If you’ve decided to declare Bankruptcy, then the first step should always be to seek specialist debt advice to make sure this solution gives the best outcome for you.
If you want to proceed, the next step is to fill out the form on the GOV website as we can’t assist you in setting up Bankruptcy. There is a fee involved with this method. Once the application has been completed, an adjudicator will determine whether to approve or reject Bankruptcy.
If you’re officially declared bankrupt, then an individual known as the ‘official receiver’ will take control of your money and assets.
The cost to file Bankruptcy is £680. This fee can be paid all in one go or through instalments. The minimum amount you can pay periodically for Bankruptcy is £5 and, in theory, you can make as many payments as you need to cover the cost.
Furthermore, if you change your mind before submitting your application and no longer wish to make yourself bankrupt, you should be able to reclaim the fee.
Within two weeks of being declared bankrupt, an interview will be arranged with the official receiver to examine your assets and finances. This individual will examine your creditors, how much you owe, and divide up what you have to help your lenders reclaim as much of their money as possible.
Legally, you must co-operate with the official receiver.
Bankruptcy isn’t right for everyone – mainly because your home and possessions can be sold to repay what you owe. Fortunately, there are alternatives – such as an IVA. We examine the differences between this and Bankruptcy below:
Although there are several differences between these two options, IVAs and Bankruptcy are both forms of insolvency. As a result, both will appear on your credit file – for six years – and your name will be entered onto a public database called the Individual Insolvency Register.
Furthermore, both solutions will result in debts ultimately being written off and stop communications between you and your creditors.
Although Bankruptcy and IVA are similar in some ways, there are several key differences. For example:
Once Bankruptcy has been declared, your home might need to be sold. With an IVA, this situation is less likely to occur.
If you don’t own your home, but rent, an IVA shouldn’t affect this. However, some landlords include a clause in tenancy agreements stating Bankruptcy will result in eviction.
If payments need to be made, these usually last for up to three years in the case of Bankruptcy and around five to six in the case of an IVA.
Unless it is essential (for example, it’s needed for work) your vehicle may have to be sold in the event of Bankruptcy depending on it's value. An IVA shouldn’t have any impact on this however, but again, this depends on how much your vehicle is worth.
Although both might have some effect on your employment. Bankruptcy typically has more serious consequences. For example, solicitors and estate agents typically bar those affected from membership.
Ultimately, whether an IVA would be better than Bankruptcy depends on your situation. However, an IVA may be a good solution if you have assets you want to protect and still have some form of income coming in to repay your creditors.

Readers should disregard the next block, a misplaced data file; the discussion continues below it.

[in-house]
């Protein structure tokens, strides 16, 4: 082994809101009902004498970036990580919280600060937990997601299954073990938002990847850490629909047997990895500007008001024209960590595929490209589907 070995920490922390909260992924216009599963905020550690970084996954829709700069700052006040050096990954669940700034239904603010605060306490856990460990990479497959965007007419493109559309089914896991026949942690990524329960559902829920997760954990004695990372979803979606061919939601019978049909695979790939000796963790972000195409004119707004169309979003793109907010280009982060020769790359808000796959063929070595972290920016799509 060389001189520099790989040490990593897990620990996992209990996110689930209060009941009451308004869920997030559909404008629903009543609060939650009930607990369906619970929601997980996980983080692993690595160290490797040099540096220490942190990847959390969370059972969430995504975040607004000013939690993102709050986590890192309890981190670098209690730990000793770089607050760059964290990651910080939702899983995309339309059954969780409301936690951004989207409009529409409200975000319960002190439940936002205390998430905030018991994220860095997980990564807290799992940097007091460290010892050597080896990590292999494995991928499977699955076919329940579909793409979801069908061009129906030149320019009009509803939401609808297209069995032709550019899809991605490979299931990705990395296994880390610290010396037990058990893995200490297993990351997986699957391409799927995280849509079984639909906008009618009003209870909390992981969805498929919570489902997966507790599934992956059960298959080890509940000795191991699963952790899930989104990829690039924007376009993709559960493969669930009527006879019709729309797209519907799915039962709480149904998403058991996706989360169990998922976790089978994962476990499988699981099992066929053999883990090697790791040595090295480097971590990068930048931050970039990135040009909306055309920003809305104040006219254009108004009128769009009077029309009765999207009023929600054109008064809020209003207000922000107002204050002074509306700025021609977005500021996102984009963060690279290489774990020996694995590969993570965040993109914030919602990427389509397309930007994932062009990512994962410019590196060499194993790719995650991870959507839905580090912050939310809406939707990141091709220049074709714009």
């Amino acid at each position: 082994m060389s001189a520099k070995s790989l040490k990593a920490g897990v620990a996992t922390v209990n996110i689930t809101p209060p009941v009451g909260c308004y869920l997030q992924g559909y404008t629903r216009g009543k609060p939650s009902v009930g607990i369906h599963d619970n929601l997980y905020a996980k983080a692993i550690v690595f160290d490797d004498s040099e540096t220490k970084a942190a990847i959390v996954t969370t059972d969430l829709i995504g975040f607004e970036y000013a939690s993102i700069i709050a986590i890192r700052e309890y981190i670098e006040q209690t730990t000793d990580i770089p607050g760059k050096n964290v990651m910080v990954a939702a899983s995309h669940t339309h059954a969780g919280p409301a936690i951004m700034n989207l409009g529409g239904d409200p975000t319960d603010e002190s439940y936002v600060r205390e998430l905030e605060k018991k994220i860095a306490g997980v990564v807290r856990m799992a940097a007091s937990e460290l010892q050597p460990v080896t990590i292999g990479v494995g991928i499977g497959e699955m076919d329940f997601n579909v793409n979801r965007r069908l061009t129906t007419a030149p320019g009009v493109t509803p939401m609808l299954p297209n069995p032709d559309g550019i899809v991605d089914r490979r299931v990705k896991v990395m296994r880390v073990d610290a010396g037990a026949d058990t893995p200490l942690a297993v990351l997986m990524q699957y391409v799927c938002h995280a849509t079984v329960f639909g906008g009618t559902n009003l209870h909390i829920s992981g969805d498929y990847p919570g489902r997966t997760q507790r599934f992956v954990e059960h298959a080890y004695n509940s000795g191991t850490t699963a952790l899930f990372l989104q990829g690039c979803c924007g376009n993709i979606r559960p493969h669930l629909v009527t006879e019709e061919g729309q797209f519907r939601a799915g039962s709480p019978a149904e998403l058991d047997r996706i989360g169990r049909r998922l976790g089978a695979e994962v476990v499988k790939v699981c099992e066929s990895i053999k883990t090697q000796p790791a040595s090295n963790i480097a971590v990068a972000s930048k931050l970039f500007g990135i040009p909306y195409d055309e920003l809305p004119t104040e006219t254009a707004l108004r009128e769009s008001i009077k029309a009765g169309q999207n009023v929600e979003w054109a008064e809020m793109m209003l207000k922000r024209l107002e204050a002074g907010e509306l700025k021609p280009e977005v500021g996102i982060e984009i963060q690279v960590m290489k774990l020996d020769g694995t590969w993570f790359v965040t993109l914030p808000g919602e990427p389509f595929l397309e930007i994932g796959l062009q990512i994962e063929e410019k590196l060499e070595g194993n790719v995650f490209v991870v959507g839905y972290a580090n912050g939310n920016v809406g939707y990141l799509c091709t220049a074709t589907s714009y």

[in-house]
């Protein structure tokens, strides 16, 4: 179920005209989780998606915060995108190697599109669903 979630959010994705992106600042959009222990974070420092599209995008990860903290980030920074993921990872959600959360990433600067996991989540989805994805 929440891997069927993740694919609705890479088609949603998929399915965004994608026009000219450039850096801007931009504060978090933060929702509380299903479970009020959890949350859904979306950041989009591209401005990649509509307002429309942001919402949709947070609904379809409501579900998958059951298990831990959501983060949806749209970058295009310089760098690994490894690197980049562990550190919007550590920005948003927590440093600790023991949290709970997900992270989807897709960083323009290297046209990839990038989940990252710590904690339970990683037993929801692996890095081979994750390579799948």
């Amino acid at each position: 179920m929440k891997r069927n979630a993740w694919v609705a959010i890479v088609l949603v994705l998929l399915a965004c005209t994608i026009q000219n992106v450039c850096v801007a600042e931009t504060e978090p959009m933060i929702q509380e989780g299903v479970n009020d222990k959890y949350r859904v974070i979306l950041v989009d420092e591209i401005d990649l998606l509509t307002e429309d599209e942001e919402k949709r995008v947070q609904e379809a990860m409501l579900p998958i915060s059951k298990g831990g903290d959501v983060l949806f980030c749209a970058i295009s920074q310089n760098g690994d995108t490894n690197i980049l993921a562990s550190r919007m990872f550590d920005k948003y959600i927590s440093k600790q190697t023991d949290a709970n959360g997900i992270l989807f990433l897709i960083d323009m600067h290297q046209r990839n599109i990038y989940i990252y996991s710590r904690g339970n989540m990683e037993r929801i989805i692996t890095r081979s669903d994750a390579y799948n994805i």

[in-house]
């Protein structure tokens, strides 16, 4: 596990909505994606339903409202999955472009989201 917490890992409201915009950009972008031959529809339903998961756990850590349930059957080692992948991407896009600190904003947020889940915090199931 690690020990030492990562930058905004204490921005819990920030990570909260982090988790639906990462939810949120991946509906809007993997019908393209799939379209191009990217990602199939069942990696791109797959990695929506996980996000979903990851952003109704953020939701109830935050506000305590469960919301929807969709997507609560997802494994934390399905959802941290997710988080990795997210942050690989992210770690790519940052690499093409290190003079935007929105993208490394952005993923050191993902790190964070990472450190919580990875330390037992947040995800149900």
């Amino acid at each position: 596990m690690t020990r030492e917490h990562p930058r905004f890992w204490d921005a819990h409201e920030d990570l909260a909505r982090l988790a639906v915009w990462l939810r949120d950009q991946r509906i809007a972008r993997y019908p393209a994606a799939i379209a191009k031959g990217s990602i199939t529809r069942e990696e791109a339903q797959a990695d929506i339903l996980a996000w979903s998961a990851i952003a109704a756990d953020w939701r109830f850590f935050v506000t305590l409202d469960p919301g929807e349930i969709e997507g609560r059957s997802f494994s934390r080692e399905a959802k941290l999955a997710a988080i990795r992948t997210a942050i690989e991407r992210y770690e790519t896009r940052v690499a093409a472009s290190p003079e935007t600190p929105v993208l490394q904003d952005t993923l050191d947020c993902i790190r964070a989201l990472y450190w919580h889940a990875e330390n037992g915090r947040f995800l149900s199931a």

To find out which one may be right for you, click the button below:IVA or Bankruptcy?
Bankruptcy is often considered a ‘last resort’ option to resolving your debts. Although you may feel this solution is right for you, we can use our expert knowledge to identify if this is truly the case. If it is, we’ll support you where we can.
Alternatively, we might determine that a solution such as IVA could benefit you far more – and ultimately leave you better off in the long run. After all, you almost certainly want to retain control of your property.
Get in touch today for a no-obligation chat with one of our specialist advisors. They don’t preach, judge, or condescend – they just want to help you with your finances.See if I qualify
* As of 02/02/21 15,377 of our customers were in an active IVA. ** Average unsecured debt anticipated to be written off for IVAs approved between 1 January 2020 and 31 December 2020 for FSS customers is £10,568, based upon successful completion. *** Based on independent verified reviews from Feefo, for the full details of these please click here.
Bankruptcy usually lasts for at least 12 months.
The pros and cons of Bankruptcy are similar to those of an IVA. For example, your debts will be written off and you won’t need to worry about creditor contact. However, the disadvantages include potentially giving up your car or home and the negative effects on your credit score.
There are a few ways where Bankruptcy proceedings can be stopped if initiated by a creditor. One of those actions can be by taking out an IVA and resolving your debts that way.
Details of Bankruptcy will stay on your credit report for six years after the date the Bankruptcy order was granted. During this time, and while rebuilding your credit score, you are likely to find it very difficult to obtain additional lending or other financial products.
Although it’s theoretically possible to obtain a mortgage after Bankruptcy, this is likely to be a challenge. You may need to find a mortgage lender who specialises in customers who’ve previously been made bankrupt.